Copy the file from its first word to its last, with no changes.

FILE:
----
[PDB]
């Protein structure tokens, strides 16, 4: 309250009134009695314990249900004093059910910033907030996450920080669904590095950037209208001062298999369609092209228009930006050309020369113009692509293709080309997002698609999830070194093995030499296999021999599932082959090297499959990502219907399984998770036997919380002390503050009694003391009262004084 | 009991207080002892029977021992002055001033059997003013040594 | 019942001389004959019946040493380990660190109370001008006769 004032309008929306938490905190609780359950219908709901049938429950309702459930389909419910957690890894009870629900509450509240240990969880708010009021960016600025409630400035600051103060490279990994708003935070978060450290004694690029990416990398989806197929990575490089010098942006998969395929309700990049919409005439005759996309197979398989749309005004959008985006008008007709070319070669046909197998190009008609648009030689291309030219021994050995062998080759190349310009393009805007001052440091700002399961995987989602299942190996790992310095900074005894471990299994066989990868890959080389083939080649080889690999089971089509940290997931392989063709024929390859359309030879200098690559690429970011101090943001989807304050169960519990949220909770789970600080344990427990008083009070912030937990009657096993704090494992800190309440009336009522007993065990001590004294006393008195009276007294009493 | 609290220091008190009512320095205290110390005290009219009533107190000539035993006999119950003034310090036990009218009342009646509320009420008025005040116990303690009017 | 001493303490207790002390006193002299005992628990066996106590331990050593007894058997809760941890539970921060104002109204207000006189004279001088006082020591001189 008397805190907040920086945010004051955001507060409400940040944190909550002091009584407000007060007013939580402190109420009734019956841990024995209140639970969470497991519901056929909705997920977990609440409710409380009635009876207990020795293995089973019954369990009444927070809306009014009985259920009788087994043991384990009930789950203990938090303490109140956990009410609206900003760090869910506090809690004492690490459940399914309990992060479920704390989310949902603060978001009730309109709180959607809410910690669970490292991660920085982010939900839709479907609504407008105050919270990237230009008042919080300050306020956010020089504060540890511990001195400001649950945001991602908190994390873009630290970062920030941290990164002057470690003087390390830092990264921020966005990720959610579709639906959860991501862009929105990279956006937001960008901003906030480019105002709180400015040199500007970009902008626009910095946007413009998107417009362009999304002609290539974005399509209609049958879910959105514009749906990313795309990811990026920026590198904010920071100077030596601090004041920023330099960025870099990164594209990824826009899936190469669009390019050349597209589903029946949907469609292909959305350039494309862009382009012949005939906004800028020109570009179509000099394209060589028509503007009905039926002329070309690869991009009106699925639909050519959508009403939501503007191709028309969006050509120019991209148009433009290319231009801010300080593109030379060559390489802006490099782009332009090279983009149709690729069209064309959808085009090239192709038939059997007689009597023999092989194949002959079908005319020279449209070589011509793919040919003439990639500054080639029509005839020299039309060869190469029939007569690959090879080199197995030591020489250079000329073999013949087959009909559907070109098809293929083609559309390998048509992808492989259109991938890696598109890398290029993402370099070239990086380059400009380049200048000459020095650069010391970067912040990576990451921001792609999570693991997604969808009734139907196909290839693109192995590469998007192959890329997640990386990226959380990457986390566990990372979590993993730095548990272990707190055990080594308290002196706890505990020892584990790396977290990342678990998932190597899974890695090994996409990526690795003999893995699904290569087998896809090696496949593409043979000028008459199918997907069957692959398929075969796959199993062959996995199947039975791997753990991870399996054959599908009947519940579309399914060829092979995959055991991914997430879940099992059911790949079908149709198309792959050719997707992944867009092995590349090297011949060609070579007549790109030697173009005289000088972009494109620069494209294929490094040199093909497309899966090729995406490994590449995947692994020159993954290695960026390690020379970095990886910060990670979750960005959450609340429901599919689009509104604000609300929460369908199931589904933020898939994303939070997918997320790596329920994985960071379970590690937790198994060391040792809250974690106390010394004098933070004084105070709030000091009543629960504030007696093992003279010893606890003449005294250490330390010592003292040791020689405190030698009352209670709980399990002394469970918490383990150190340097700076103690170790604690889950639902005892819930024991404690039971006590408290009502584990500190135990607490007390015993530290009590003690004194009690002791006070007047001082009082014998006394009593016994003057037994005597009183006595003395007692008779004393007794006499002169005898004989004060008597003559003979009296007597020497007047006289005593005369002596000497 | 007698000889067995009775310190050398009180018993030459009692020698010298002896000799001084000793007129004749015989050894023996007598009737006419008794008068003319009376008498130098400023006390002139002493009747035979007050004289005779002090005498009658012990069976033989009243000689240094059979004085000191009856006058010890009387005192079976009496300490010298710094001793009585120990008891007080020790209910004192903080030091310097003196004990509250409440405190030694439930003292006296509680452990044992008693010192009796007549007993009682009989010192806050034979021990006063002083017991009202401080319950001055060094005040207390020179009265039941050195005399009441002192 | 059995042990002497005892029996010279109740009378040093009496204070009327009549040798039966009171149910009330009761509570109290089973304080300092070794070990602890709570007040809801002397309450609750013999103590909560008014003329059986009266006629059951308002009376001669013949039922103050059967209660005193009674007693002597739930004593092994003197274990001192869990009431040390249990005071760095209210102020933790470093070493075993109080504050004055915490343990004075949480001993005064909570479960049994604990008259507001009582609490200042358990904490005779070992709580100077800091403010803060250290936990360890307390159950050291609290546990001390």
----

[PDB]
């Protein structure tokens, strides 16, 4: 309250009134009695314990249900004093059910910033907030996450920080669904590095950037209208001062298999369609092209228009930006050309020369113009692509293709080309997002698609999830070194093995030499296999021999599932082959090297499959990502219907399984998770036997919380002390503050009694003391009262004084 | 009991207080002892029977021992002055001033059997003013040594 | 019942001389004959019946040493380990660190109370001008006769 004032309008929306938490905190609780359950219908709901049938429950309702459930389909419910957690890894009870629900509450509240240990969880708010009021960016600025409630400035600051103060490279990994708003935070978060450290004694690029990416990398989806197929990575490089010098942006998969395929309700990049919409005439005759996309197979398989749309005004959008985006008008007709070319070669046909197998190009008609648009030689291309030219021994050995062998080759190349310009393009805007001052440091700002399961995987989602299942190996790992310095900074005894471990299994066989990868890959080389083939080649080889690999089971089509940290997931392989063709024929390859359309030879200098690559690429970011101090943001989807304050169960519990949220909770789970600080344990427990008083009070912030937990009657096993704090494992800190309440009336009522007993065990001590004294006393008195009276007294009493 | 609290220091008190009512320095205290110390005290009219009533107190000539035993006999119950003034310090036990009218009342009646509320009420008025005040116990303690009017 | 001493303490207790002390006193002299005992628990066996106590331990050593007894058997809760941890539970921060104002109204207000006189004279001088006082020591001189 008397805190907040920086945010004051955001507060409400940040944190909550002091009584407000007060007013939580402190109420009734019956841990024995209140639970969470497991519901056929909705997920977990609440409710409380009635009876207990020795293995089973019954369990009444927070809306009014009985259920009788087994043991384990009930789950203990938090303490109140956990009410609206900003760090869910506090809690004492690490459940399914309990992060479920704390989310949902603060978001009730309109709180959607809410910690669970490292991660920085982010939900839709479907609504407008105050919270990237230009008042919080300050306020956010020089504060540890511990001195400001649950945001991602908190994390873009630290970062920030941290990164002057470690003087390390830092990264921020966005990720959610579709639906959860991501862009929105990279956006937001960008901003906030480019105002709180400015040199500007970009902008626009910095946007413009998107417009362009999304002609290539974005399509209609049958879910959105514009749906990313795309990811990026920026590198904010920071100077030596601090004041920023330099960025870099990164594209990824826009899936190469669009390019050349597209589903029946949907469609292909959305350039494309862009382009012949005939906004800028020109570009179509000099394209060589028509503007009905039926002329070309690869991009009106699925639909050519959508009403939501503007191709028309969006050509120019991209148009433009290319231009801010300080593109030379060559390489802006490099782009332009090279983009149709690729069209064309959808085009090239192709038939059997007689009597023999092989194949002959079908005319020279449209070589011509793919040919003439990639500054080639029509005839020299039309060869190469029939007569690959090879080199197995030591020489250079000329073999013949087959009909559907070109098809293929083609559309390998048509992808492989259109991938890696598109890398290029993402370099070239990086380059400009380049200048000459020095650069010391970067912040990576990451921001792609999570693991997604969808009734139907196909290839693109192995590469998007192959890329997640990386990226959380990457986390566990990372979590993993730095548990272990707190055990080594308290002196706890505990020892584990790396977290990342678990998932190597899974890695090994996409990526690795003999893995699904290569087998896809090696496949593409043979000028008459199918997907069957692959398929075969796959199993062959996995199947039975791997753990991870399996054959599908009947519940579309399914060829092979995959055991991914997430879940099992059911790949079908149709198309792959050719997707992944867009092995590349090297011949060609070579007549790109030697173009005289000088972009494109620069494209294929490094040199093909497309899966090729995406490994590449995947692994020159993954290695960026390690020379970095990886910060990670979750960005959450609340429901599919689009509104604000609300929460369908199931589904933020898939994303939070997918997320790596329920994985960071379970590690937790198994060391040792809250974690106390010394004098933070004084105070709030000091009543629960504030007696093992003279010893606890003449005294250490330390010592003292040791020689405190030698009352209670709980399990002394469970918490383990150190340097700076103690170790604690889950639902005892819930024991404690039971006590408290009502584990500190135990607490007390015993530290009590003690004194009690002791006070007047001082009082014998006394009593016994003057037994005597009183006595003395007692008779004393007794006499002169005898004989004060008597003559003979009296007597020497007047006289005593005369002596000497 | 007698000889067995009775310190050398009180018993030459009692020698010298002896000799001084000793007129004749015989050894023996007598009737006419008794008068003319009376008498130098400023006390002139002493009747035979007050004289005779002090005498009658012990069976033989009243000689240094059979004085000191009856006058010890009387005192079976009496300490010298710094001793009585120990008891007080020790209910004192903080030091310097003196004990509250409440405190030694439930003292006296509680452990044992008693010192009796007549007993009682009989010192806050034979021990006063002083017991009202401080319950001055060094005040207390020179009265039941050195005399009441002192 | 059995042990002497005892029996010279109740009378040093009496204070009327009549040798039966009171149910009330009761509570109290089973304080300092070794070990602890709570007040809801002397309450609750013999103590909560008014003329059986009266006629059951308002009376001669013949039922103050059967209660005193009674007693002597739930004593092994003197274990001192869990009431040390249990005071760095209210102020933790470093070493075993109080504050004055915490343990004075949480001993005064909570479960049994604990008259507001009582609490200042358990904490005779070992709580100077800091403010803060250290936990360890307390159950050291609290546990001390």